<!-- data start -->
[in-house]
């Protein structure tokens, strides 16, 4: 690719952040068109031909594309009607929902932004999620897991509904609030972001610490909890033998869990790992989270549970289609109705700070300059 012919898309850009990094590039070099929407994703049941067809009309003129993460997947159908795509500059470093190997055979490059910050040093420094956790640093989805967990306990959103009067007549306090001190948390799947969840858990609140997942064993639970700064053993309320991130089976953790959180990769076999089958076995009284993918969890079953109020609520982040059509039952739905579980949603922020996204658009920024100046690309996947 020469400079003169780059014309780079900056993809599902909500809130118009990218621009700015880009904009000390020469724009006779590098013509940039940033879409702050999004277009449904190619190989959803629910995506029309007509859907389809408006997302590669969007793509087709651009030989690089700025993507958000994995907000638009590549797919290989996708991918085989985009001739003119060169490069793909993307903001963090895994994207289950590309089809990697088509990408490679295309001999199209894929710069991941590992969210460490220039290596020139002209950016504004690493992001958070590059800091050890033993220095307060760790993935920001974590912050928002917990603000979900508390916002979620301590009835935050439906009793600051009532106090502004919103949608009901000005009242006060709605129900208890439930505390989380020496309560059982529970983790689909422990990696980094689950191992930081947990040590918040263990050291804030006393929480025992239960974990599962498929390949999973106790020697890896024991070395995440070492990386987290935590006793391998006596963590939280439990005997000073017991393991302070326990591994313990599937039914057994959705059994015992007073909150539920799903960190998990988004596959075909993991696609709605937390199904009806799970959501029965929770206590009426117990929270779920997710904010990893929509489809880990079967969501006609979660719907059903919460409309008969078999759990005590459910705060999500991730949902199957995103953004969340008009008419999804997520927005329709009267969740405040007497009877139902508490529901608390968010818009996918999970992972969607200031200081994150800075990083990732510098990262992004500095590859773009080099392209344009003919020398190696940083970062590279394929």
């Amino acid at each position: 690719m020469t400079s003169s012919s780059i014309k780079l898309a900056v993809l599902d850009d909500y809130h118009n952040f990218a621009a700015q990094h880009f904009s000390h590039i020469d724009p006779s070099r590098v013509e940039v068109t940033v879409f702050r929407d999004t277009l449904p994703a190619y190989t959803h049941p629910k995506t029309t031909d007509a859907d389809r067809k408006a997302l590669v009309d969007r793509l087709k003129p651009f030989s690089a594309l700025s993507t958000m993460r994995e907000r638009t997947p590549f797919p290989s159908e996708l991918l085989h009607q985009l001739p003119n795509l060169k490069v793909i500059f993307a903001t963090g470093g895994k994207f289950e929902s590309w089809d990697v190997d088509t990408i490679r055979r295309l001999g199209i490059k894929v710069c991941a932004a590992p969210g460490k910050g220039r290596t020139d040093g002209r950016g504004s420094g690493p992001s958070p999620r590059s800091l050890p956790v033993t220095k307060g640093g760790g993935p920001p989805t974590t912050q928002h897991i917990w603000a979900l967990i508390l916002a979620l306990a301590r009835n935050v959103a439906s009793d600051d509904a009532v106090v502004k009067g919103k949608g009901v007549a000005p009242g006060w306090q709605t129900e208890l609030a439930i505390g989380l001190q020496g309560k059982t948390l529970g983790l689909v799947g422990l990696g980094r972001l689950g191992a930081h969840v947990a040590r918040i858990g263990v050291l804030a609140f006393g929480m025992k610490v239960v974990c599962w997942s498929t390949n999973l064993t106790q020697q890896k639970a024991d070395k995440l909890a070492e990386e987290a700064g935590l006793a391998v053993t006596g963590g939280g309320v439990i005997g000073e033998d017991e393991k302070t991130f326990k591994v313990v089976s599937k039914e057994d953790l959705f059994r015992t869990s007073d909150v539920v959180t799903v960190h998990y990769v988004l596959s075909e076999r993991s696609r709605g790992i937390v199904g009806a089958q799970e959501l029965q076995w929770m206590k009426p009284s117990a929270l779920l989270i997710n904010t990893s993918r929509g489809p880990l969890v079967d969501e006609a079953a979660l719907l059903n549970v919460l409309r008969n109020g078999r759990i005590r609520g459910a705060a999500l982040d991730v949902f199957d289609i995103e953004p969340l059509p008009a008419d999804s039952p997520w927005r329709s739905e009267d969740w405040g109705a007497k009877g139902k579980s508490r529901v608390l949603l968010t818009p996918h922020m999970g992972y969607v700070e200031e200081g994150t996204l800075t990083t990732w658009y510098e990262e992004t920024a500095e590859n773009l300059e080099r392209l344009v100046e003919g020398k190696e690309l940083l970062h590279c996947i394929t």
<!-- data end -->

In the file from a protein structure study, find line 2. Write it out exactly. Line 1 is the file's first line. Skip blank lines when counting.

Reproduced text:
């Protein structure tokens, strides 16, 4: 690719952040068109031909594309009607929902932004999620897991509904609030972001610490909890033998869990790992989270549970289609109705700070300059 012919898309850009990094590039070099929407994703049941067809009309003129993460997947159908795509500059470093190997055979490059910050040093420094956790640093989805967990306990959103009067007549306090001190948390799947969840858990609140997942064993639970700064053993309320991130089976953790959180990769076999089958076995009284993918969890079953109020609520982040059509039952739905579980949603922020996204658009920024100046690309996947 020469400079003169780059014309780079900056993809599902909500809130118009990218621009700015880009904009000390020469724009006779590098013509940039940033879409702050999004277009449904190619190989959803629910995506029309007509859907389809408006997302590669969007793509087709651009030989690089700025993507958000994995907000638009590549797919290989996708991918085989985009001739003119060169490069793909993307903001963090895994994207289950590309089809990697088509990408490679295309001999199209894929710069991941590992969210460490220039290596020139002209950016504004690493992001958070590059800091050890033993220095307060760790993935920001974590912050928002917990603000979900508390916002979620301590009835935050439906009793600051009532106090502004919103949608009901000005009242006060709605129900208890439930505390989380020496309560059982529970983790689909422990990696980094689950191992930081947990040590918040263990050291804030006393929480025992239960974990599962498929390949999973106790020697890896024991070395995440070492990386987290935590006793391998006596963590939280439990005997000073017991393991302070326990591994313990599937039914057994959705059994015992007073909150539920799903960190998990988004596959075909993991696609709605937390199904009806799970959501029965929770206590009426117990929270779920997710904010990893929509489809880990079967969501006609979660719907059903919460409309008969078999759990005590459910705060999500991730949902199957995103953004969340008009008419999804997520927005329709009267969740405040007497009877139902508490529901608390968010818009996918999970992972969607200031200081994150800075990083990732510098990262992004500095590859773009080099392209344009003919020398190696940083970062590279394929």